This is my rifle. There are many like it, but this one is mine.
My rifle is my best friend. It is my life. I must master it as I must master my life.
Without me, my rifle is useless. Without my rifle, I am useless. I must fire my rifle true. I must shoot straighter than my enemy who is trying to kill me. I must shoot him before he shoots me. I will …
My rifle and I know that what counts in war is not the rounds we fire, the noise of our burst, nor the smoke we make. We know that it is the hits that count. We will hit …
My rifle is human, even as I, because it is my life. Thus, I will learn it as a brother. I will learn its weaknesses, its strength, its parts, its accessories, its sights and its barrel. I will keep my rifle clean and ready, even as I am clean and ready. We will become part of each other. We will …
Before God, I swear this creed. My rifle and I are the defenders of my country. We are the masters of our enemy. We are the saviors of my life. So be it, until victory is America’s and there is no enemy, but peace!~Major General William H. Rupertus 1941’ish (USMC)
While my carbine isn’t a “rifle” (and carbine is pronounced car bean for anyone wondering), it is as close as I’ll probably get to one. Rifles have a longer barrel and tend to weigh a bit more. For someone as short as me, a carbine is just easier to handle. It also makes for a great home defense weapon without the kick of a shotgun. It is something that even Mrs B can use. It is also easily taken apart for portability. (a push of a button and twist of the barrel and voila, it fits in my backpack for hiking!)
Anyway, back to the Rifleman’s Creed. When I was picking up my gun the other month at the store, several of the men there were discussing the Rifleman’s Creed and one of the younger guys was enthusiastically and quite vociferously saying that it had been around since the Revolutionary War days (late 1700’s for you non-Americans). The owner of the shop ended up asking everyone in the store what they thought. I guessed World War One, as only a mass produced weapon can produce a line like “There are many like it, but this one is mine“. The shop owner guessed around the Korean War (1950) and there were guesses all over the place. It was quite an interesting little topic of discussion. Of course, after we’d all had our say, Mr Young and Vociferous looked it up on Wikipedia and discovered it was of the World War Two era.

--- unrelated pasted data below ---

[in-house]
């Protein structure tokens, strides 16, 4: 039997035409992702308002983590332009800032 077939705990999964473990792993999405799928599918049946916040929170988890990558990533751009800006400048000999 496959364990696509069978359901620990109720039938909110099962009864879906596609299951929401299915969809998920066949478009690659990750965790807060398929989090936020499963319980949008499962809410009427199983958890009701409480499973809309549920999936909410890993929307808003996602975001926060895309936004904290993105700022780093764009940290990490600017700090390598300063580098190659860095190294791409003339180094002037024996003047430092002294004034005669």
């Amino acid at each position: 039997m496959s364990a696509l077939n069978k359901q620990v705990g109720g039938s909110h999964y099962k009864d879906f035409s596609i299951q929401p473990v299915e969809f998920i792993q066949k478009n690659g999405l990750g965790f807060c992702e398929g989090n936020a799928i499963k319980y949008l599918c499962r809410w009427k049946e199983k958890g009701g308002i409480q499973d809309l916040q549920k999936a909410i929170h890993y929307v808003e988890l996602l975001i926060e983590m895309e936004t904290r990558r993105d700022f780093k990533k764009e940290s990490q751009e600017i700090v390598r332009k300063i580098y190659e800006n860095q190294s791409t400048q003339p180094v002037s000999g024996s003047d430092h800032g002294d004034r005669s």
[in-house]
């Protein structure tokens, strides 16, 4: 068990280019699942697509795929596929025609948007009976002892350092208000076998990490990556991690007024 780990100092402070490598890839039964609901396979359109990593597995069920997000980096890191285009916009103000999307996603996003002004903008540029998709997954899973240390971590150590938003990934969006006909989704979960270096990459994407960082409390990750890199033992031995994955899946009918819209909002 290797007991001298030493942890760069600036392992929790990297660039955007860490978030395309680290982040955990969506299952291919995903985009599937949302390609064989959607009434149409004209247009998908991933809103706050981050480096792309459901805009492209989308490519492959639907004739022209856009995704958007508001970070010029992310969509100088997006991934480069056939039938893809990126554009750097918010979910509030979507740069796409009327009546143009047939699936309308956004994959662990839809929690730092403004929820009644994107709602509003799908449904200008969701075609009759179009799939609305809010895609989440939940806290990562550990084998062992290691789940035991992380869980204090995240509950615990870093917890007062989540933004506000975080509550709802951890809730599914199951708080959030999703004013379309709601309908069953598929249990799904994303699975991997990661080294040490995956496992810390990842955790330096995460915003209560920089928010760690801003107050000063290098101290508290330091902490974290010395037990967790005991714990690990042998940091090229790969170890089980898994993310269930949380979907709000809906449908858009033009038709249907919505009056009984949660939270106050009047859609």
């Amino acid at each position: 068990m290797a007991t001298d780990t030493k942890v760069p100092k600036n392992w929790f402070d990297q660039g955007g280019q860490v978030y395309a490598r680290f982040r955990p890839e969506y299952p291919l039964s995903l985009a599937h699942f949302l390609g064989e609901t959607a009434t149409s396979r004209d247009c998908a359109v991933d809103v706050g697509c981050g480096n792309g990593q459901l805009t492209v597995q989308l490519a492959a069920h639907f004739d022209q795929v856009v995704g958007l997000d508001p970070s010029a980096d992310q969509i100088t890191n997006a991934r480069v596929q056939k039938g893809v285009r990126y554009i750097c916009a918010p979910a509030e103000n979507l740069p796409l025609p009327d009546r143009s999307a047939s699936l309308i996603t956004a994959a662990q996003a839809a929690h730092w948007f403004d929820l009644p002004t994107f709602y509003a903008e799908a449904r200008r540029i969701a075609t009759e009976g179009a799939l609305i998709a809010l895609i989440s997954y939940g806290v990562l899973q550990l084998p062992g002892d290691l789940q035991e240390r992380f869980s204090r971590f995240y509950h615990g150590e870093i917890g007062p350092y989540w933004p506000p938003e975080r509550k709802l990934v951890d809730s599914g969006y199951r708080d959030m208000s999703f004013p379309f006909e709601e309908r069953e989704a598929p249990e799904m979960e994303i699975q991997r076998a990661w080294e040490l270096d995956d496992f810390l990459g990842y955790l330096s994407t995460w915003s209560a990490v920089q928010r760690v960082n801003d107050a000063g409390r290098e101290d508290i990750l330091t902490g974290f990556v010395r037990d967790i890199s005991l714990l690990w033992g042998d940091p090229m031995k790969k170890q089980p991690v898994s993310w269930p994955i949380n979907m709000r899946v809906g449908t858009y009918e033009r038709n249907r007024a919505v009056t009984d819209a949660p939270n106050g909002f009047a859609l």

I have already replaced the magazine well so it can accept glock mags. I’ve also bought several Glock17 33round mags.
Taking this fine piece of equipment apart, changing its guts and putting it back together again definitely falls under the “I will learn its weaknesses, its strength, its parts, its accessories, its sights and its barrel” aspect. Removing a spacer in the buttstock also made this slightly more comfortable for me, as I don’t have space gorilla length arms. The next order of business is to get a sling for it and then either a red dot sight or an actual scope. Given my diabetes and how it affects my eyes, I’m leaning towards an actual scope. What good will a red dot sight do me if I can’t see the danged red dot at 25 yards? What I’d REALLY like is a suppressor so if I’m forced to use this as a home defense gun I won’t make myself deaf. Of course, a suppressor costs as much as the gun itself so that isn’t going to happen anytime soon.
One of the main reasons I chose this gun over some of the others is because it uses 9mm ammo, the same as my Sig Sauer P938 pistol. The PC in the name (PC Carbine 19100) stands for Pistol Caliber.
Being able to use the same ammo for both my guns is a big deal for me. It makes buying, storing and using just that much easier. It is also cheap and one of the most common types of ammo, so availability is pretty decent. A gun won’t do anyone any good without the ammo to back it up. A rifleman must be aware of all aspects of his weapon, including the ammo. I feel like I’ve got that part down pat too.
That should wrap up this little ramble. Thanks for hanging in until the end.